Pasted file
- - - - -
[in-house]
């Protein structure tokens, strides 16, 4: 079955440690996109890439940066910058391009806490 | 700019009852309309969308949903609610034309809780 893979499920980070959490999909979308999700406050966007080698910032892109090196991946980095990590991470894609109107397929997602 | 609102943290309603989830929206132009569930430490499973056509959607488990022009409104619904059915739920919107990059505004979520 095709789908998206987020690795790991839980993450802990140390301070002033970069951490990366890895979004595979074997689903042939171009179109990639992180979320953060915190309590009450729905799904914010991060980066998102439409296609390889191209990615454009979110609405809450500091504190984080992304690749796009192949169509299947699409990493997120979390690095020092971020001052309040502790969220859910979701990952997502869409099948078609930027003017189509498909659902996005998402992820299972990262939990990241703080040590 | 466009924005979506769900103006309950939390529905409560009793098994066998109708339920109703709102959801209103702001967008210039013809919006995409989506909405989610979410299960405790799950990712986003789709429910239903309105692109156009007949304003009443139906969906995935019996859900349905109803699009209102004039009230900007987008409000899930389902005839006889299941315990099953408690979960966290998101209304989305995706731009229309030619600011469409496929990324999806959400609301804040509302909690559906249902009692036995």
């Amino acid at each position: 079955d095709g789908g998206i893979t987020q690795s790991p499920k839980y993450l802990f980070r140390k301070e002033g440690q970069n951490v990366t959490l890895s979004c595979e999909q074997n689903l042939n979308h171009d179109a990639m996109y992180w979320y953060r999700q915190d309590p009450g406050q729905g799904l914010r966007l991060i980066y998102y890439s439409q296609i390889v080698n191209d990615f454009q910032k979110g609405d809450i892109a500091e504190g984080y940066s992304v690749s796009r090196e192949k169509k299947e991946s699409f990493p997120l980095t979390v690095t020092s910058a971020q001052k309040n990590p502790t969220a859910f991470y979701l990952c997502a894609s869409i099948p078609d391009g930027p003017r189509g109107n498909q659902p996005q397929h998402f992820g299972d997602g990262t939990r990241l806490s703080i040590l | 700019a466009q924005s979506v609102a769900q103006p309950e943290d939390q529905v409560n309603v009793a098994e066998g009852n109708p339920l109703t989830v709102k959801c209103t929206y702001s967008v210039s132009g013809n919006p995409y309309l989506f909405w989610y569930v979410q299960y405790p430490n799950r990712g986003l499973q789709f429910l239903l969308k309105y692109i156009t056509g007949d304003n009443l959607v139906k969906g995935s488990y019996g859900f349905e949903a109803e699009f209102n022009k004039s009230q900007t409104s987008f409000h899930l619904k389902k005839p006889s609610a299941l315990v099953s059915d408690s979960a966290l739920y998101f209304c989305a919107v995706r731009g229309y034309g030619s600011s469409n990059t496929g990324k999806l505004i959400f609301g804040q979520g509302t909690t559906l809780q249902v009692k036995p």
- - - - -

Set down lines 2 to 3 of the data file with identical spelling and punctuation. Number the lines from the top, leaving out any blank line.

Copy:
């Protein structure tokens, strides 16, 4: 079955440690996109890439940066910058391009806490 | 700019009852309309969308949903609610034309809780 893979499920980070959490999909979308999700406050966007080698910032892109090196991946980095990590991470894609109107397929997602 | 609102943290309603989830929206132009569930430490499973056509959607488990022009409104619904059915739920919107990059505004979520 095709789908998206987020690795790991839980993450802990140390301070002033970069951490990366890895979004595979074997689903042939171009179109990639992180979320953060915190309590009450729905799904914010991060980066998102439409296609390889191209990615454009979110609405809450500091504190984080992304690749796009192949169509299947699409990493997120979390690095020092971020001052309040502790969220859910979701990952997502869409099948078609930027003017189509498909659902996005998402992820299972990262939990990241703080040590 | 466009924005979506769900103006309950939390529905409560009793098994066998109708339920109703709102959801209103702001967008210039013809919006995409989506909405989610979410299960405790799950990712986003789709429910239903309105692109156009007949304003009443139906969906995935019996859900349905109803699009209102004039009230900007987008409000899930389902005839006889299941315990099953408690979960966290998101209304989305995706731009229309030619600011469409496929990324999806959400609301804040509302909690559906249902009692036995």
């Amino acid at each position: 079955d095709g789908g998206i893979t987020q690795s790991p499920k839980y993450l802990f980070r140390k301070e002033g440690q970069n951490v990366t959490l890895s979004c595979e999909q074997n689903l042939n979308h171009d179109a990639m996109y992180w979320y953060r999700q915190d309590p009450g406050q729905g799904l914010r966007l991060i980066y998102y890439s439409q296609i390889v080698n191209d990615f454009q910032k979110g609405d809450i892109a500091e504190g984080y940066s992304v690749s796009r090196e192949k169509k299947e991946s699409f990493p997120l980095t979390v690095t020092s910058a971020q001052k309040n990590p502790t969220a859910f991470y979701l990952c997502a894609s869409i099948p078609d391009g930027p003017r189509g109107n498909q659902p996005q397929h998402f992820g299972d997602g990262t939990r990241l806490s703080i040590l | 700019a466009q924005s979506v609102a769900q103006p309950e943290d939390q529905v409560n309603v009793a098994e066998g009852n109708p339920l109703t989830v709102k959801c209103t929206y702001s967008v210039s132009g013809n919006p995409y309309l989506f909405w989610y569930v979410q299960y405790p430490n799950r990712g986003l499973q789709f429910l239903l969308k309105y692109i156009t056509g007949d304003n009443l959607v139906k969906g995935s488990y019996g859900f349905e949903a109803e699009f209102n022009k004039s009230q900007t409104s987008f409000h899930l619904k389902k005839p006889s609610a299941l315990v099953s059915d408690s979960a966290l739920y998101f209304c989305a919107v995706r731009g229309y034309g030619s600011s469409n990059t496929g990324k999806l505004i959400f609301g804040q979520g509302t909690t559906l809780q249902v009692k036995p």